Due to the industrial revolution in countries, there has arisen a need for industrial relations. There are regions that are viewed to posses the biggest economy globally. The largest economy globally being the European economy since they control a big percentage of the global market. Germany is believed to be the Europe’s largest economy. According to Euro found (2009), the largest sector in Germany is the service sector which comprises of about 68% of the labor market. The state has transformed into a service society and hence generates about 70% of Gross Domestic Product from this sector. This was slightly less than the average Gross Domestic Product of the 15 European Union members before the enlargement (Britannica, 2010).
Germany has a five model principle that uses in the industrial relations. This system was shaped in the post World War II period in the federal state and later extended to the East Germany state after the unification (Lazlo Goerke, 2007). The five models consist of; relative centralization of collective bargaining, extensive juridification, dual structure, collective representation of all employees and ‘intermediary’ character of collective bargaining institutions (Manfred Weiss ‘et al’, 2008).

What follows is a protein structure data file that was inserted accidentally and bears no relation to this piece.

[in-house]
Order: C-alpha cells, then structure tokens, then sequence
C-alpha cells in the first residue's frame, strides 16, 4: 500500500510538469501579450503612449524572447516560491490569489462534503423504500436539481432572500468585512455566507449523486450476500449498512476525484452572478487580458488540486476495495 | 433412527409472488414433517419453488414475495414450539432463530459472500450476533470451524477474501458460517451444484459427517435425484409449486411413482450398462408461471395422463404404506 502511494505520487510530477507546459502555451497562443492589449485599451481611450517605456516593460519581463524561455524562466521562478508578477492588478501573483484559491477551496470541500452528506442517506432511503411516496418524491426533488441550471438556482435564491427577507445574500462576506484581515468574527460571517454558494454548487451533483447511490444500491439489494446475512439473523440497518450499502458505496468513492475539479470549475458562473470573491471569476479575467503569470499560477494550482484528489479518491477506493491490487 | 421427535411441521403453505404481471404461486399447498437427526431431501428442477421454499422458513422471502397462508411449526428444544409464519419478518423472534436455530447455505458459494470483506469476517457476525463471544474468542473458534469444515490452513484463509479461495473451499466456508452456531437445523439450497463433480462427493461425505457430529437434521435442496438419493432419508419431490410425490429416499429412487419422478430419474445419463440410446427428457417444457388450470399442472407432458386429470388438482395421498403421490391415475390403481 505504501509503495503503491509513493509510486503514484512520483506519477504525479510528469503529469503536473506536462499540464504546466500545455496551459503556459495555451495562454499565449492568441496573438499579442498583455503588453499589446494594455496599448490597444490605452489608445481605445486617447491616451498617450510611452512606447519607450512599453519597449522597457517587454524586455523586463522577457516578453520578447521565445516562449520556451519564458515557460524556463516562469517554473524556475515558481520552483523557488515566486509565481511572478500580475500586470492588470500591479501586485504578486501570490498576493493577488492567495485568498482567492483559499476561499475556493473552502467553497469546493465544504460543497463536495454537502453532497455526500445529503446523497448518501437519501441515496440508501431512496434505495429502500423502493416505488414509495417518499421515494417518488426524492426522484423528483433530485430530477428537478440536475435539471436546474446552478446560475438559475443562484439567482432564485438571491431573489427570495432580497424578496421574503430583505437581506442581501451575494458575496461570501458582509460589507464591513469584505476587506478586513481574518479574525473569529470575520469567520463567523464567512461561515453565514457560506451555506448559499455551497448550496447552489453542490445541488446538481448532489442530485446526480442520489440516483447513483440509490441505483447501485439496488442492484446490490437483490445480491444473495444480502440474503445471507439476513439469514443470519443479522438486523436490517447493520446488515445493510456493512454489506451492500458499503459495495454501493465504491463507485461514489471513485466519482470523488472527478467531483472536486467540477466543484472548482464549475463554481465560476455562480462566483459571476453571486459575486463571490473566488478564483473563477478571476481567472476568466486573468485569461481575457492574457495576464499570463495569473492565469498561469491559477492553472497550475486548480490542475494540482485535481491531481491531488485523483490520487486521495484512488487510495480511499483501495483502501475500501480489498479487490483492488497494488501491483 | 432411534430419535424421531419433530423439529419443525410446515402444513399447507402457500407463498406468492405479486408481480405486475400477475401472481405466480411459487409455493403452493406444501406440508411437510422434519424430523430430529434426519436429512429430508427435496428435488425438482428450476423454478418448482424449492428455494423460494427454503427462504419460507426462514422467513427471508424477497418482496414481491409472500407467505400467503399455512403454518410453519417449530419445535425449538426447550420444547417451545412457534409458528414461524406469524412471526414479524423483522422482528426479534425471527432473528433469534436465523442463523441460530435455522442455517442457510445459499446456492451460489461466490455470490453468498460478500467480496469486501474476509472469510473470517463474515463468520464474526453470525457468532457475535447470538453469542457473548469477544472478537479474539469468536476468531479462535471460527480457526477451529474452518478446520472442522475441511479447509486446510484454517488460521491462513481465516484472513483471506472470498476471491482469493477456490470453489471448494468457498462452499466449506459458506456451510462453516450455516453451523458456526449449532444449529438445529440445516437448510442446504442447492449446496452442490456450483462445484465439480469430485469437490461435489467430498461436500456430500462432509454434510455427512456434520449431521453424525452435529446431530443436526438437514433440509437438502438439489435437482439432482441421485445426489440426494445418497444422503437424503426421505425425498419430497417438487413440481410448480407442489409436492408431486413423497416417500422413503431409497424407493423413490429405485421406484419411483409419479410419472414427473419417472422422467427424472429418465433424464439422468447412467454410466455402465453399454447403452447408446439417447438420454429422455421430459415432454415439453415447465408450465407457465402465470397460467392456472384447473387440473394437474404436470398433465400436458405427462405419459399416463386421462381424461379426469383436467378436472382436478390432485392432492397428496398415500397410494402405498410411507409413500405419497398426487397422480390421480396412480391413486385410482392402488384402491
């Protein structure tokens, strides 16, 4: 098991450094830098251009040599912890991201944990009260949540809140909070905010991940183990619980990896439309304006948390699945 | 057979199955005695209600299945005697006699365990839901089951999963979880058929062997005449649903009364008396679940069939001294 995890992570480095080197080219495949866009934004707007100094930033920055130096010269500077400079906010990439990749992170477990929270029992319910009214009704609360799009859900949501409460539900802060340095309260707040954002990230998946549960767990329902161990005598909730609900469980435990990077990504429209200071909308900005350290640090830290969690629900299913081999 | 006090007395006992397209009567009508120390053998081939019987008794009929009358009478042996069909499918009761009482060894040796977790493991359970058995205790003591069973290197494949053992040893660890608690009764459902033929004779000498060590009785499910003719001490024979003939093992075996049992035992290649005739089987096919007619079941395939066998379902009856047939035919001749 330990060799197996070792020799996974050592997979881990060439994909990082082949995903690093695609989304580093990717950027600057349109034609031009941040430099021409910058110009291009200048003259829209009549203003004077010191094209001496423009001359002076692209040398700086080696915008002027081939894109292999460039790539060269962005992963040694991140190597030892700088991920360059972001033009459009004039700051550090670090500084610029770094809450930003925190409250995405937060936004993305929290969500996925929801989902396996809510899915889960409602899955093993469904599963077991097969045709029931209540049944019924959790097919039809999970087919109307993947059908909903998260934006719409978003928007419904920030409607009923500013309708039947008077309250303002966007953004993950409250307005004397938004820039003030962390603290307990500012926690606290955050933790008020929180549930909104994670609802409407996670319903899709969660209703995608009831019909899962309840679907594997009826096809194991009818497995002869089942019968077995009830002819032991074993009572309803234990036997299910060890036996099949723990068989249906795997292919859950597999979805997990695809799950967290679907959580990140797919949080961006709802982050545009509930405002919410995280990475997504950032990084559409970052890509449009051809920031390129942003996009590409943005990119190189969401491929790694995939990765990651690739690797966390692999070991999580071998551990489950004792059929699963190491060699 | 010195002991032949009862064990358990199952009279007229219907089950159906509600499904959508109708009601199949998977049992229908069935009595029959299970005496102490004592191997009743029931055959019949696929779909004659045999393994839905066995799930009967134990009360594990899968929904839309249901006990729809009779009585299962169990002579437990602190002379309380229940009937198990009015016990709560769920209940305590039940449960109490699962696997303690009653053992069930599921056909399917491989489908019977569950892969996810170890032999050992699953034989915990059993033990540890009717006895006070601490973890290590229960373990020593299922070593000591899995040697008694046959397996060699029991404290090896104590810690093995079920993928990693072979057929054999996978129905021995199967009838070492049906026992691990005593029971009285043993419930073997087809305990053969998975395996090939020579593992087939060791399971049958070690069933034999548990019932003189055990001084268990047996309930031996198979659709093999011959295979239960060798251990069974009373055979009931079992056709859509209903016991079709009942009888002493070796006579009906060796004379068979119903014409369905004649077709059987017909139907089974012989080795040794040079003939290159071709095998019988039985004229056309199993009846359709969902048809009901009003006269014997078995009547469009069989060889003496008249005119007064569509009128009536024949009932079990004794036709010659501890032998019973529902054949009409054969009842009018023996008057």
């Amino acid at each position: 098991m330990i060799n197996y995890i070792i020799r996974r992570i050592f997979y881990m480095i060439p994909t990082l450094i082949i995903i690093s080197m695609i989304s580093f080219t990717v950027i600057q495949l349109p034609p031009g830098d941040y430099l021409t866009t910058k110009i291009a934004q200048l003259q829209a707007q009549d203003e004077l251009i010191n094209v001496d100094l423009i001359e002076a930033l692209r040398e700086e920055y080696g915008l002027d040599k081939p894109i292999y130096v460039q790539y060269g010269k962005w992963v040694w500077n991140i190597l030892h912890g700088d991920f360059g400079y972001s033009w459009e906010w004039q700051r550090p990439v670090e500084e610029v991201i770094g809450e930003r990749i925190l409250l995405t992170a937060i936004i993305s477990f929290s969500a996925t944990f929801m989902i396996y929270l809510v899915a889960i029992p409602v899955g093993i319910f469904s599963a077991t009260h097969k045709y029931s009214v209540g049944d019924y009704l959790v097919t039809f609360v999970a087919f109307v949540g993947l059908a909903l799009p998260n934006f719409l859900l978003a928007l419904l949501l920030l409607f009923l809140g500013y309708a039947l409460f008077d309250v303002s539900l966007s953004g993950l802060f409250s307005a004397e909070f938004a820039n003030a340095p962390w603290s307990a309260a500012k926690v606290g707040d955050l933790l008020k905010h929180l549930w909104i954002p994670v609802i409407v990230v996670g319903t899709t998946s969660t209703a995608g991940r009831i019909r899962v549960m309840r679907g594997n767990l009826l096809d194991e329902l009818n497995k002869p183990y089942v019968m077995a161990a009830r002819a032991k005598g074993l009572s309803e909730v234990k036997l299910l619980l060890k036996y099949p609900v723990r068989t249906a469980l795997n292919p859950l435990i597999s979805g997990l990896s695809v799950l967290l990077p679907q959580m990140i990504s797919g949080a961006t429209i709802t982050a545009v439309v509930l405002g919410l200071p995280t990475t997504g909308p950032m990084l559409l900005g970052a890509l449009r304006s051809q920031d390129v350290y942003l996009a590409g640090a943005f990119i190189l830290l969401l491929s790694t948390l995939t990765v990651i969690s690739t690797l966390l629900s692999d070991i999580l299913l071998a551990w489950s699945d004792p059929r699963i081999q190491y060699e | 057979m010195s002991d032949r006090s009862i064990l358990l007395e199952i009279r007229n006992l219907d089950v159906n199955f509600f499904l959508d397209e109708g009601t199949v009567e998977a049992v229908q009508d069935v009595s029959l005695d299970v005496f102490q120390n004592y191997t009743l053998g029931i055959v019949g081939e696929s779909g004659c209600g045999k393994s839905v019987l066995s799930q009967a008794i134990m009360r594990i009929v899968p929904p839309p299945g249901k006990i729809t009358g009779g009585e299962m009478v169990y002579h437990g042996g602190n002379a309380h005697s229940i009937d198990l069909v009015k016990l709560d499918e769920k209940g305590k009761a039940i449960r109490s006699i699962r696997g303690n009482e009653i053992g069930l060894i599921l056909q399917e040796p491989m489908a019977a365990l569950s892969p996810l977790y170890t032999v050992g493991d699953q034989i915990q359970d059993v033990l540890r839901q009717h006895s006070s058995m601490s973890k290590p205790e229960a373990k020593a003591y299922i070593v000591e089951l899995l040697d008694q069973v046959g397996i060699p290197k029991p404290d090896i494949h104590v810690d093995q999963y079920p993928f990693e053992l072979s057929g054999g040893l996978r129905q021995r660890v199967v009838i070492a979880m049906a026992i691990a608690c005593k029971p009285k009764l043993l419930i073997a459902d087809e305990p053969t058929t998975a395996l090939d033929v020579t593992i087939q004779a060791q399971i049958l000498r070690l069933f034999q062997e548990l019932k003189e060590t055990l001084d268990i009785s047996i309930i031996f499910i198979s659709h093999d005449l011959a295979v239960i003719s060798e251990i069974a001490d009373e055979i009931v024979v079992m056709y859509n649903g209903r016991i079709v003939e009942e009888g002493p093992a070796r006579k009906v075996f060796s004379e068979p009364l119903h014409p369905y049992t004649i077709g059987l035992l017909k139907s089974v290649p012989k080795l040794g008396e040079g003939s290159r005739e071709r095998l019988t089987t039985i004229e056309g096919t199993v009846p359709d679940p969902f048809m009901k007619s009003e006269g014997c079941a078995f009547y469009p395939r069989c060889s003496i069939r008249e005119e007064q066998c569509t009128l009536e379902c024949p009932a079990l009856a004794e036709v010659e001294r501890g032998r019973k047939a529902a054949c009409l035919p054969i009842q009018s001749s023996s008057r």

According to Etui.com (2009), the Germany industrial relation model, unions are to be organized at the industry level. It also recommends co-existence of the unions with work councils at the plant and company levels. The German dual system of industrial relations has gained a unique status in international comparative studies because of the level of exclusiveness of the two pillars of interest representation (Peter Mayer ‘et al’, 1998). This is unique among the European and the Western countries. The states that have tried the model have experienced the weakening of the union powers for example the United Kingdom and the United States of America. Others have experienced the constant conflict between unions for example France and Italy (Knut Gerlach ‘et al’, 2007).
According to Fedee (2011), other European countries have also been trying to adopt the system. For example, Netherlands, Belgium, Denmark, Austria and Sweden also have a two layer system. They are characterized by; collective bargaining and plant-level works council. These two layers often overlap due to the interrelation between them. In Germany, however, both layers are clearly sub-divided into; the role of moderating distributional conflict between trade unions and employers’ confederations and overseeing plant-level consultation (E-FERN, 2000).
The centralization nature of the model has played a vital role in the success of the German industrial relations. The five principles have different features that have greatly enhanced this. The two basics of the German industrial relation system address different factors in the labor environment. For instance collective bargaining according to EIRO (2009) is an industrial jurisprudence system while Centre Piece Summer...